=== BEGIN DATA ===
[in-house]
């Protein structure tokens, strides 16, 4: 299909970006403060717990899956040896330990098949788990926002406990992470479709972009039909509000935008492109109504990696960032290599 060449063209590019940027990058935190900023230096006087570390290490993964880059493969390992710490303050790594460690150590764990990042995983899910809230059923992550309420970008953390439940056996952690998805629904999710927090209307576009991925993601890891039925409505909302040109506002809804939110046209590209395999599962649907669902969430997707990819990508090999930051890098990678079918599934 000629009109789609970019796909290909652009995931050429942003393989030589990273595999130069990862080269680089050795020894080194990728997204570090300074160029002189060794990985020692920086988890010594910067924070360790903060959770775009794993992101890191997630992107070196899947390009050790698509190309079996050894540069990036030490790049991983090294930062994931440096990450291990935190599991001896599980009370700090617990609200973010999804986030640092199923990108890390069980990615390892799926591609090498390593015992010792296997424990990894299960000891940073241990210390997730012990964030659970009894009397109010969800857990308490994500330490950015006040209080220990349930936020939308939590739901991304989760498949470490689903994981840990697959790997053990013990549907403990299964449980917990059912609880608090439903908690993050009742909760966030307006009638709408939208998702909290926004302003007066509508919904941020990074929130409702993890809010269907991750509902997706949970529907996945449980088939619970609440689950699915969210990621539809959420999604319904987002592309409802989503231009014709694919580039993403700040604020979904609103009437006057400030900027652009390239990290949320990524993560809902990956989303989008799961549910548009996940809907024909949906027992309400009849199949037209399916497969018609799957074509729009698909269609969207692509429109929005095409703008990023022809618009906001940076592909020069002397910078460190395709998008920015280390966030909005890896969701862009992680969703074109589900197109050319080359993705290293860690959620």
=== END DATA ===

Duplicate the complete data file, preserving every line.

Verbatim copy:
[in-house]
């Protein structure tokens, strides 16, 4: 299909970006403060717990899956040896330990098949788990926002406990992470479709972009039909509000935008492109109504990696960032290599 060449063209590019940027990058935190900023230096006087570390290490993964880059493969390992710490303050790594460690150590764990990042995983899910809230059923992550309420970008953390439940056996952690998805629904999710927090209307576009991925993601890891039925409505909302040109506002809804939110046209590209395999599962649907669902969430997707990819990508090999930051890098990678079918599934 000629009109789609970019796909290909652009995931050429942003393989030589990273595999130069990862080269680089050795020894080194990728997204570090300074160029002189060794990985020692920086988890010594910067924070360790903060959770775009794993992101890191997630992107070196899947390009050790698509190309079996050894540069990036030490790049991983090294930062994931440096990450291990935190599991001896599980009370700090617990609200973010999804986030640092199923990108890390069980990615390892799926591609090498390593015992010792296997424990990894299960000891940073241990210390997730012990964030659970009894009397109010969800857990308490994500330490950015006040209080220990349930936020939308939590739901991304989760498949470490689903994981840990697959790997053990013990549907403990299964449980917990059912609880608090439903908690993050009742909760966030307006009638709408939208998702909290926004302003007066509508919904941020990074929130409702993890809010269907991750509902997706949970529907996945449980088939619970609440689950699915969210990621539809959420999604319904987002592309409802989503231009014709694919580039993403700040604020979904609103009437006057400030900027652009390239990290949320990524993560809902990956989303989008799961549910548009996940809907024909949906027992309400009849199949037209399916497969018609799957074509729009698909269609969207692509429109929005095409703008990023022809618009906001940076592909020069002397910078460190395709998008920015280390966030909005890896969701862009992680969703074109589900197109050319080359993705290293860690959620």